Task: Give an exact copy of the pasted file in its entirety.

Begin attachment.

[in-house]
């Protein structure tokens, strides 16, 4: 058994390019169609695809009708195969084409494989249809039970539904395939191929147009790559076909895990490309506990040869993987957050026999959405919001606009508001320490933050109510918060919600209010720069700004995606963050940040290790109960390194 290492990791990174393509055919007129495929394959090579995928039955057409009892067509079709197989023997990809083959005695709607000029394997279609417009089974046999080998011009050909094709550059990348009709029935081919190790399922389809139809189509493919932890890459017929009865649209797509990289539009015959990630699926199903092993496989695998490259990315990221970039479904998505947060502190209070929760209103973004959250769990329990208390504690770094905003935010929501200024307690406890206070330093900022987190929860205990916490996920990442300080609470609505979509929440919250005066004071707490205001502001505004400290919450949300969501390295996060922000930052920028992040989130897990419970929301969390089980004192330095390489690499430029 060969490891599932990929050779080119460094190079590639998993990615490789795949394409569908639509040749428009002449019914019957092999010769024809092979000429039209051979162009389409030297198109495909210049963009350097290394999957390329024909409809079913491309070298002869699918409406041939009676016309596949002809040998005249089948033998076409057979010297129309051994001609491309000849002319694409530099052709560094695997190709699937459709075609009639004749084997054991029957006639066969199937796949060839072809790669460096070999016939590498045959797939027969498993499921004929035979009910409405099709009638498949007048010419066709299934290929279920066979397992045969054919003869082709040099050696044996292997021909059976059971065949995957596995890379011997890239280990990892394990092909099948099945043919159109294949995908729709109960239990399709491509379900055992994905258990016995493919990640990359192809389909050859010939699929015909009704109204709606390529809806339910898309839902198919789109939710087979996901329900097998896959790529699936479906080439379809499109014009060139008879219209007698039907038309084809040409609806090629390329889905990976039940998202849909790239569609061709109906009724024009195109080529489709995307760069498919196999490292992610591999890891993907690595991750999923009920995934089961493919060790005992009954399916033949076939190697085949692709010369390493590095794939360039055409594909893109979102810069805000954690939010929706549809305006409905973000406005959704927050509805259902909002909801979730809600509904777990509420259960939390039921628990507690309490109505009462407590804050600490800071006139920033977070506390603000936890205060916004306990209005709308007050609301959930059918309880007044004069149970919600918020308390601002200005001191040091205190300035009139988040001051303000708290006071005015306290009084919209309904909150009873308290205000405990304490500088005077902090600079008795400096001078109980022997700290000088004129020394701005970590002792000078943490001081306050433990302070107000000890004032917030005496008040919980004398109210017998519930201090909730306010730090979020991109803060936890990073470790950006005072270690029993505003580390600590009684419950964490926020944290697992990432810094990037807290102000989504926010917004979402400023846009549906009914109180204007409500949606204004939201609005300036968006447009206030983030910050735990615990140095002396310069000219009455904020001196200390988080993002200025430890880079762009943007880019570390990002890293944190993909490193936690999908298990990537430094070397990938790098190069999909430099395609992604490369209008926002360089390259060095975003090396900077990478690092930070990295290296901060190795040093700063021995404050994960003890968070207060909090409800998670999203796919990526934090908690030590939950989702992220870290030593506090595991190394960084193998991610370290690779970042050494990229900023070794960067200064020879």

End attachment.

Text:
[in-house]
């Protein structure tokens, strides 16, 4: 058994390019169609695809009708195969084409494989249809039970539904395939191929147009790559076909895990490309506990040869993987957050026999959405919001606009508001320490933050109510918060919600209010720069700004995606963050940040290790109960390194 290492990791990174393509055919007129495929394959090579995928039955057409009892067509079709197989023997990809083959005695709607000029394997279609417009089974046999080998011009050909094709550059990348009709029935081919190790399922389809139809189509493919932890890459017929009865649209797509990289539009015959990630699926199903092993496989695998490259990315990221970039479904998505947060502190209070929760209103973004959250769990329990208390504690770094905003935010929501200024307690406890206070330093900022987190929860205990916490996920990442300080609470609505979509929440919250005066004071707490205001502001505004400290919450949300969501390295996060922000930052920028992040989130897990419970929301969390089980004192330095390489690499430029 060969490891599932990929050779080119460094190079590639998993990615490789795949394409569908639509040749428009002449019914019957092999010769024809092979000429039209051979162009389409030297198109495909210049963009350097290394999957390329024909409809079913491309070298002869699918409406041939009676016309596949002809040998005249089948033998076409057979010297129309051994001609491309000849002319694409530099052709560094695997190709699937459709075609009639004749084997054991029957006639066969199937796949060839072809790669460096070999016939590498045959797939027969498993499921004929035979009910409405099709009638498949007048010419066709299934290929279920066979397992045969054919003869082709040099050696044996292997021909059976059971065949995957596995890379011997890239280990990892394990092909099948099945043919159109294949995908729709109960239990399709491509379900055992994905258990016995493919990640990359192809389909050859010939699929015909009704109204709606390529809806339910898309839902198919789109939710087979996901329900097998896959790529699936479906080439379809499109014009060139008879219209007698039907038309084809040409609806090629390329889905990976039940998202849909790239569609061709109906009724024009195109080529489709995307760069498919196999490292992610591999890891993907690595991750999923009920995934089961493919060790005992009954399916033949076939190697085949692709010369390493590095794939360039055409594909893109979102810069805000954690939010929706549809305006409905973000406005959704927050509805259902909002909801979730809600509904777990509420259960939390039921628990507690309490109505009462407590804050600490800071006139920033977070506390603000936890205060916004306990209005709308007050609301959930059918309880007044004069149970919600918020308390601002200005001191040091205190300035009139988040001051303000708290006071005015306290009084919209309904909150009873308290205000405990304490500088005077902090600079008795400096001078109980022997700290000088004129020394701005970590002792000078943490001081306050433990302070107000000890004032917030005496008040919980004398109210017998519930201090909730306010730090979020991109803060936890990073470790950006005072270690029993505003580390600590009684419950964490926020944290697992990432810094990037807290102000989504926010917004979402400023846009549906009914109180204007409500949606204004939201609005300036968006447009206030983030910050735990615990140095002396310069000219009455904020001196200390988080993002200025430890880079762009943007880019570390990002890293944190993909490193936690999908298990990537430094070397990938790098190069999909430099395609992604490369209008926002360089390259060095975003090396900077990478690092930070990295290296901060190795040093700063021995404050994960003890968070207060909090409800998670999203796919990526934090908690030590939950989702992220870290030593506090595991190394960084193998991610370290690779970042050494990229900023070794960067200064020879």